ORIGINAL RESEARCH article
Sec. Cardiac Electrophysiology
Volume 12 - 2021 | https://doi.org/10.3389/fphys.2021.641066
A High-Precision Machine Learning Algorithm to Classify Left and Right Outflow Tract Ventricular Tachycardia
- 1Computational and Data Science, Chapman University, Orange, CA, United States
- 2Department of Cardiology, Ningbo First Hospital of Zhejiang University, Hangzhou, China
- 3Department of Cardiology, Loma Linda University, Loma Linda, CA, United States
- 4Harefield Heart Science Center, Imperial College London, London, United Kingdom
- 5CHOC Children’s Hospital, Orange, CA, United States
- 6Department of Environmental Sciences, Faculty of Science, Alexandria University, Alexandria, Egypt
- 7Zhejiang Cachet Jetboom Medical Devices Co., Ltd., Hangzhou, China
Introduction: Multiple algorithms based on 12-lead ECG measurements have been proposed to identify the right ventricular outflow tract (RVOT) and left ventricular outflow tract (LVOT) locations from which ventricular tachycardia (VT) and frequent premature ventricular complex (PVC) originate. However, a clinical-grade machine learning algorithm that automatically analyzes characteristics of 12-lead ECGs and predicts RVOT or LVOT origins of VT and PVC is not currently available. The effective ablation sites of RVOT and LVOT, confirmed by a successful ablation procedure, provide evidence to create RVOT and LVOT labels for the machine learning model.
Methods: We randomly sampled training, validation, and testing data sets from 420 patients who underwent successful catheter ablation (CA) to treat VT or PVC, containing 340 (81%), 38 (9%), and 42 (10%) patients, respectively. We iteratively trained a machine learning algorithm supplied with 1,600,800 features extracted via our proprietary algorithm from 12-lead ECGs of the patients in the training cohort. The area under the curve (AUC) of the receiver operating characteristic curve was calculated from the internal validation data set to choose an optimal discretization cutoff threshold.
Results: The proposed approach attained the following performance: accuracy (ACC) of 97.62 (87.44–99.99), weighted F1-score of 98.46 (90–100), AUC of 98.99 (96.89–100), sensitivity (SE) of 96.97 (82.54–99.89), and specificity (SP) of 100 (62.97–100).
Conclusions: The proposed multistage diagnostic scheme attained clinical-grade precision of prediction for LVOT and RVOT locations of VT origin with fewer applicability restrictions than prior studies.
One population-based study (Dukes et al., 2015) of 1,139 older adults without any heart-failure signs or systolic dysfunction shows that premature ventricular complexes (PVC) and ventricular tachycardia (VT) burden are significantly associated with an increased risk of adjusted decreased left ventricular ejection fraction (odds ratio, 1.13) and increased adjusted risk of incident heart failure (hazard ratio, 1.06) and death (hazard ratio, 1.04). Catheter ablation (CA) is a commonly considered treatment of VT patients with and without structural heart disease when drugs are ineffective or have unacceptable side effects (Cronin et al., 2019). It has a class I indication for treatment of idiopathic outflow tract ventricular tachycardia (OTVT) (Joshi and Wilber, 2005; Latchamsetty et al., 2015). The OTVT stems from the right ventricular outflow tract (RVOT) in 60–80% of the cases and from the left ventricular outflow tract (LVOT) (Bunch and Day, 2006) in the rest of the cases. An accurate prediction of RVOT and LVOT origins of OTVT can optimize the CA strategy, reduce ablation duration, and avoid operative complications. Previous studies (Kamakura et al., 1998; Hachiya et al., 2000; Ito et al., 2003; Joshi and Wilber, 2005; Tanner et al., 2005; Haqqani et al., 2009; Zhang et al., 2009; Betensky et al., 2011; Yoshida et al., 2011, 2014; Cheng et al., 2013, 2018; Nakano et al., 2014; Efimova et al., 2015; He et al., 2018; Xie et al., 2018; Di et al., 2019; Enriquez et al., 2019; Yamada, 2019) propose several criteria or models to estimate RVOT and LVOT origins. However, these results have been limited by sample size, scope of studies, ECG measurement efficiency, and generalizability of the models. In contrast, we develop an optimal multistage scheme that automatically extracts features from standard 12-lead ECGs and incorporates these features into a machine learning model to predict RVOT and LVOT origins of VT or PVC with clinical-grade precision and provides multiprospective analysis for the most important ECG features.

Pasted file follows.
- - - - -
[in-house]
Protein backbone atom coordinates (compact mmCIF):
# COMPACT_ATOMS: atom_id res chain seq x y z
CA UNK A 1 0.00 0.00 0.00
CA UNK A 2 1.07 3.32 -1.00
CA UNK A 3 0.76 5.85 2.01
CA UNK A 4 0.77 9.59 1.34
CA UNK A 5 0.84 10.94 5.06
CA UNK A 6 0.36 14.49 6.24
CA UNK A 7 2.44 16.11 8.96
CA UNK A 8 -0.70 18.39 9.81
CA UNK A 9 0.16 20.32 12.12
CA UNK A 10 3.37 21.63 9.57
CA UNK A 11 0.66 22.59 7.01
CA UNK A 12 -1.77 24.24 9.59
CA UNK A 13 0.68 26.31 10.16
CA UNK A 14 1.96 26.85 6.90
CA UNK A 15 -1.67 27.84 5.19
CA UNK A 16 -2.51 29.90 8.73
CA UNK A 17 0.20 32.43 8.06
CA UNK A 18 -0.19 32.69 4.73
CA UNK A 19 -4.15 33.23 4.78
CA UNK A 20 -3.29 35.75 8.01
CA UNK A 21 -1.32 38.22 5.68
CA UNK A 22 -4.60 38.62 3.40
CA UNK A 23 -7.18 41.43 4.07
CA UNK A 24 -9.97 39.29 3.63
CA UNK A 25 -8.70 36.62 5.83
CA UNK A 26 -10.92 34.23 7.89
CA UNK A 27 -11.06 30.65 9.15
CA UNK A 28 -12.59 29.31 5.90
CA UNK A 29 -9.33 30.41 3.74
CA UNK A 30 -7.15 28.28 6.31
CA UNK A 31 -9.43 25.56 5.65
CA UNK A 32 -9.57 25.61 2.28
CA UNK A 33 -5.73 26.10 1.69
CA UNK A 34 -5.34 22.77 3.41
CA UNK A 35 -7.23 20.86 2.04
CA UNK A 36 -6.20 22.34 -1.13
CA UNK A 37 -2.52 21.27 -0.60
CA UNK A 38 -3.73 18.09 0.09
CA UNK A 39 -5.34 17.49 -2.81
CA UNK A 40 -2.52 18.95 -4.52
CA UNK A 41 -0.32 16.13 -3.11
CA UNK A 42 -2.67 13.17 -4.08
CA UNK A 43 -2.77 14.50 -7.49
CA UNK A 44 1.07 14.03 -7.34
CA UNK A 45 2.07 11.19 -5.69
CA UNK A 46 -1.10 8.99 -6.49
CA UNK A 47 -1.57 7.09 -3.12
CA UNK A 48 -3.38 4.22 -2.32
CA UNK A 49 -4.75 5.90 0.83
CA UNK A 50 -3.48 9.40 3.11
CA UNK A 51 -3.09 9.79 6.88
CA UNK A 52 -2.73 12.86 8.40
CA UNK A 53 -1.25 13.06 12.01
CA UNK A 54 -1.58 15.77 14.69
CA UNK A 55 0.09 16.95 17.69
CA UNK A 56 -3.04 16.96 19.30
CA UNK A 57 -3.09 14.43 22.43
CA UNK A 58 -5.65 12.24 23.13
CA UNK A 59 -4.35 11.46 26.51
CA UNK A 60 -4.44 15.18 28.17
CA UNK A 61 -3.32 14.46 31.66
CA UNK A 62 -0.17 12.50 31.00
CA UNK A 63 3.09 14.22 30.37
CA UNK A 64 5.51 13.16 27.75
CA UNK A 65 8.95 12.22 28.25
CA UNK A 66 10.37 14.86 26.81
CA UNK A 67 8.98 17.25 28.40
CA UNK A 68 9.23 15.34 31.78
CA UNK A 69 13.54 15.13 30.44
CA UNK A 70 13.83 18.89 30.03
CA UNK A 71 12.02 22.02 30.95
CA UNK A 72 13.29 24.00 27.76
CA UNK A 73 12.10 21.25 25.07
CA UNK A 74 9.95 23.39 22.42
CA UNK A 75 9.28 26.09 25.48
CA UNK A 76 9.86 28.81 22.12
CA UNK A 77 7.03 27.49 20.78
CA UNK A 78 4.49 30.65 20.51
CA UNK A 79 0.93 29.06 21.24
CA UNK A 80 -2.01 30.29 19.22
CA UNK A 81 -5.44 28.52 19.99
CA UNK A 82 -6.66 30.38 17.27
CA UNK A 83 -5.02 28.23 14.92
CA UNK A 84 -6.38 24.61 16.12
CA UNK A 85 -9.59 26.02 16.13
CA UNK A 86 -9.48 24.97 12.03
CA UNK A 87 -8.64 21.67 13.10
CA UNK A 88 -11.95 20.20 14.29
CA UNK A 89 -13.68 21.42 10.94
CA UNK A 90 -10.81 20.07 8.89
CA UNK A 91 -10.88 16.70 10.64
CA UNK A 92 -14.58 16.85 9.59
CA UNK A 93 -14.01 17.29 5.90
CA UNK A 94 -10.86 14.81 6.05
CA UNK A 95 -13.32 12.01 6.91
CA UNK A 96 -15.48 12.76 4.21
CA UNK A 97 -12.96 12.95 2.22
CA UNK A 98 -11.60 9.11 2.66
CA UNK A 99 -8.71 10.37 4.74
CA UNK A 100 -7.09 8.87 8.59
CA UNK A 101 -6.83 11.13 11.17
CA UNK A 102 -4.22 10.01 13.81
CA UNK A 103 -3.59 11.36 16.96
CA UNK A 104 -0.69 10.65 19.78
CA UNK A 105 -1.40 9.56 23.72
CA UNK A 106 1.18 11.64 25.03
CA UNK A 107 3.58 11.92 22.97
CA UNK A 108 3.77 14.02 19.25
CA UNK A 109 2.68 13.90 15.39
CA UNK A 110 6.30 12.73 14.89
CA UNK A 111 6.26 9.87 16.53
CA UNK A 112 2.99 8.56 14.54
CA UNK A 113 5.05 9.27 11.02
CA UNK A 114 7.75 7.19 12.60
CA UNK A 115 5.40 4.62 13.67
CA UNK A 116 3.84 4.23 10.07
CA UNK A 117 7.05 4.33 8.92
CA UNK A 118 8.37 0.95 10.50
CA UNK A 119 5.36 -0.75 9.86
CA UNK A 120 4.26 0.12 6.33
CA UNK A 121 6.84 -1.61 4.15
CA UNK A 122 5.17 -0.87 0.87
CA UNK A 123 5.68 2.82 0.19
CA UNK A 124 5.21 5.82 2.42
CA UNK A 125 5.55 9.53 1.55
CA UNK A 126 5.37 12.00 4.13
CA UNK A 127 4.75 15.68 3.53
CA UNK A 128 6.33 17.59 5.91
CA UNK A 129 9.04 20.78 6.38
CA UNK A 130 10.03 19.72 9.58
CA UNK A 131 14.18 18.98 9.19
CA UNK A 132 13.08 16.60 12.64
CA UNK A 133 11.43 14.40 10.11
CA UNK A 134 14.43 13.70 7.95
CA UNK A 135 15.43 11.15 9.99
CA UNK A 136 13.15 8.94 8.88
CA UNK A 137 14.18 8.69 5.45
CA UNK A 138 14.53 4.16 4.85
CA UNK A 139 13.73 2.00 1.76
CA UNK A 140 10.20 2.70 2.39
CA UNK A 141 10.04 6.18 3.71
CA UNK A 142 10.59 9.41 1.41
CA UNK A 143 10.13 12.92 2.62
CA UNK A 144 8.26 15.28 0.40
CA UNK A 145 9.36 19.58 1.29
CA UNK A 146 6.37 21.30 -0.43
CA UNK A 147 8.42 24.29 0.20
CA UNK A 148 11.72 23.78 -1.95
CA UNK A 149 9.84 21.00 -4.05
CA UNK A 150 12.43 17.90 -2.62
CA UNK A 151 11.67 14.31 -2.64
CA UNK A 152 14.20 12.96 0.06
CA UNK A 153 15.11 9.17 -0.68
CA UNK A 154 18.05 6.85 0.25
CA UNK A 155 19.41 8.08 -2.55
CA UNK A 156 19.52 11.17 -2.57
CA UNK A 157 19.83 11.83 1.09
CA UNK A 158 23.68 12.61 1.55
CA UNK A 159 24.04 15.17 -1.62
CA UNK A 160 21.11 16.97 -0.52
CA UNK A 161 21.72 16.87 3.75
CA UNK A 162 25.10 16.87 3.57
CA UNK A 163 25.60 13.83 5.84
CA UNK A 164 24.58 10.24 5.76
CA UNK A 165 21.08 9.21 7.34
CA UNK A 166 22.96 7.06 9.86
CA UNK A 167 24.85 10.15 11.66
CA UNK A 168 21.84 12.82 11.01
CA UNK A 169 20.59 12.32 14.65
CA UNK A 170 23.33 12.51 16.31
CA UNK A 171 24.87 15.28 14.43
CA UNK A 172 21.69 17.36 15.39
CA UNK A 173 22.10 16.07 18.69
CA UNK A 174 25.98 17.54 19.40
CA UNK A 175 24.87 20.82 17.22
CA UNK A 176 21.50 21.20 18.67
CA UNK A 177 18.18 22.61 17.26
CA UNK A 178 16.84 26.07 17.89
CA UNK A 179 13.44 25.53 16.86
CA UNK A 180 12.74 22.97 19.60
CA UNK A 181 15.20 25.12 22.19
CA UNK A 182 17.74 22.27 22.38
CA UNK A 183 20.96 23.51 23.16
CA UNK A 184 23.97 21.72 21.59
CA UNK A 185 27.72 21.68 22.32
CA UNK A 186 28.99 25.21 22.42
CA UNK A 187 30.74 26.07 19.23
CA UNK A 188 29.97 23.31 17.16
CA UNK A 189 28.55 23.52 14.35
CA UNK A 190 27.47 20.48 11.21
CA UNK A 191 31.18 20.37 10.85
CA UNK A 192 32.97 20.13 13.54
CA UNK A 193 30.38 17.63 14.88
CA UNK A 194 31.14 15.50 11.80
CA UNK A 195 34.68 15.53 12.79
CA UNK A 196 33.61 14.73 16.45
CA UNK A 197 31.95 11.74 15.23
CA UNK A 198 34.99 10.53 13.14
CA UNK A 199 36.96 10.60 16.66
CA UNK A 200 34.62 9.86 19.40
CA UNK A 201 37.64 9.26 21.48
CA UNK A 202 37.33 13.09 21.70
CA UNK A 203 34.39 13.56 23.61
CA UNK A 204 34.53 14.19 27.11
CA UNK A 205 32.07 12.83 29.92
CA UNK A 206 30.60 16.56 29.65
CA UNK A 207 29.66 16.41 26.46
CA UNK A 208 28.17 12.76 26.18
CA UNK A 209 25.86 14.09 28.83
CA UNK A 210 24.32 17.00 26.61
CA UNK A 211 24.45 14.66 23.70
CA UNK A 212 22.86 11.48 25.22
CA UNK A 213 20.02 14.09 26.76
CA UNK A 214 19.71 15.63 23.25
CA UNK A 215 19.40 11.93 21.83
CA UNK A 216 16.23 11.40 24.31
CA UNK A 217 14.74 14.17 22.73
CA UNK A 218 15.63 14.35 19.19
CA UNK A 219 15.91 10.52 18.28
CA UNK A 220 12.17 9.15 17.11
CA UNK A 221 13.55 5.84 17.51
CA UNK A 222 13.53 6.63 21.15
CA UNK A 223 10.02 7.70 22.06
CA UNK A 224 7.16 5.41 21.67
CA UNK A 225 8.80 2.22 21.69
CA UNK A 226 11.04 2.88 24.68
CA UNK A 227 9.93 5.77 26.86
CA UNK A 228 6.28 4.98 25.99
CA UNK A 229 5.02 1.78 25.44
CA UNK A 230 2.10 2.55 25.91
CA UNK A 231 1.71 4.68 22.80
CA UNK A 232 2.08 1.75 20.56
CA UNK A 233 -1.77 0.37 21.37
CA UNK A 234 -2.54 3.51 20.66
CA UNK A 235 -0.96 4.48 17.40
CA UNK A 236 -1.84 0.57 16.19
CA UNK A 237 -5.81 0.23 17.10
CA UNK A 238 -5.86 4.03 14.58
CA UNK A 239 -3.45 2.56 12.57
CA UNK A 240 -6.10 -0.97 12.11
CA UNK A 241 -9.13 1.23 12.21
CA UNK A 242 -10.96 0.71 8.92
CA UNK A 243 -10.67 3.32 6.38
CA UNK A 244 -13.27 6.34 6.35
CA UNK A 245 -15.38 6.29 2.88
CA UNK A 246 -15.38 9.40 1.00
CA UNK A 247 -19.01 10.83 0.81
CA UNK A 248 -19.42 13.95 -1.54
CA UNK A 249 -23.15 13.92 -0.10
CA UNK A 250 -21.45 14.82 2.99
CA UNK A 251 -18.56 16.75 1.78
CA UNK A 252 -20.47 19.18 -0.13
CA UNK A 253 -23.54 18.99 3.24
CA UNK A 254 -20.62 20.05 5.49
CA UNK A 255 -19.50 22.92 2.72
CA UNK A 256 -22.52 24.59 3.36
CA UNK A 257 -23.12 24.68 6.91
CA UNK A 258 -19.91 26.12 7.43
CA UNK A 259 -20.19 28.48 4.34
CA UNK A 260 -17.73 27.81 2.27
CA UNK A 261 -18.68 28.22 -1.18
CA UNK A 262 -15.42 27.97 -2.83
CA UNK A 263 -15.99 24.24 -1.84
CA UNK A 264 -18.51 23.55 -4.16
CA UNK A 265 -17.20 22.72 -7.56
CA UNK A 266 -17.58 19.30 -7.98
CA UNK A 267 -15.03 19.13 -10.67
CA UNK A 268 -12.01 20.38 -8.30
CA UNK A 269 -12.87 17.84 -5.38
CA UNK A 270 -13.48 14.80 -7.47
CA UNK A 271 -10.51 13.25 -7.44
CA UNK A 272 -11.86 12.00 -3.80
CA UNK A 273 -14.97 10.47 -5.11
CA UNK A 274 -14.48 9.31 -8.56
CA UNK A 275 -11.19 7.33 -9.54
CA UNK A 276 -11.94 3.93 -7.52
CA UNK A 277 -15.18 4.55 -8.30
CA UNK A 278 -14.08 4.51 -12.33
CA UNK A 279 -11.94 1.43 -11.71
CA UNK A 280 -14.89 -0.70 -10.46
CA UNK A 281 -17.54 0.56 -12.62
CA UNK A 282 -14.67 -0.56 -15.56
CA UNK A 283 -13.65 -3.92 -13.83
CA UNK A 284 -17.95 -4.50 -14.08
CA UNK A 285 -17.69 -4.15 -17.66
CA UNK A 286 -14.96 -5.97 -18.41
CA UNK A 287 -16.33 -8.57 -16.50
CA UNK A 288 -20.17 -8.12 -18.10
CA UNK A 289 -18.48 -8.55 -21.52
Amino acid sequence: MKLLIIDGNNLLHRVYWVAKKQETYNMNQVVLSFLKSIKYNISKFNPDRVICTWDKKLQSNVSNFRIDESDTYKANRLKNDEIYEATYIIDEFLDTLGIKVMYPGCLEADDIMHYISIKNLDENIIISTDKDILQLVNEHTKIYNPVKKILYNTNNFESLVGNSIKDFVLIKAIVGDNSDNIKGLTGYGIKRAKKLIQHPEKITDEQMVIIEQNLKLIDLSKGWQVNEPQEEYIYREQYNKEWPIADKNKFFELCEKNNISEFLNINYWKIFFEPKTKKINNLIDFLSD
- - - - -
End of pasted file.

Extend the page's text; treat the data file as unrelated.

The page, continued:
Materials and Methods
The institutional review board of Ningbo First Hospital of Zhejiang University has approved this retrospective study and granted a waiver of the requirement to obtain informed consent. The study was conducted in accordance with the Declaration of Helsinki.
From each patient’s entire ECG recorder, three cardiac electrophysiologists (EPs) unanimously selected one QRS complex during the sinus rhythm (SR) and one QRS complex during the PVC or VT as the initial input. The features extracted from the two QRS complexes are supplied to an optimal machine learning classification model that provides two possible prediction outputs: RVOT or LVOT. For the purposes of the classification scheme, RVOT is considered a positive outcome and LVOT a negative one. This study employed a training–validation–testing design to correctly assess the performance of the algorithm. This study consists of four phases (shown in Figure 1): (Dukes et al., 2015) a feature extraction phase in which two feature extraction methods are studied and compared—our proprietary automated ECG feature extraction method and a method based on conventional QRS morphological ECG measurements (Cronin et al., 2019) a training phase in which the extreme gradient boosting tree classification model is supplied by the features generated in the feature extraction phase (Joshi and Wilber, 2005) a validation phase aimed at finding important features as optimal model input and deciding the optimal discretization cutoff threshold that was applied in the testing phase; and (Latchamsetty et al., 2015) a testing phase aimed at evaluating, interpreting, and reporting the model performance.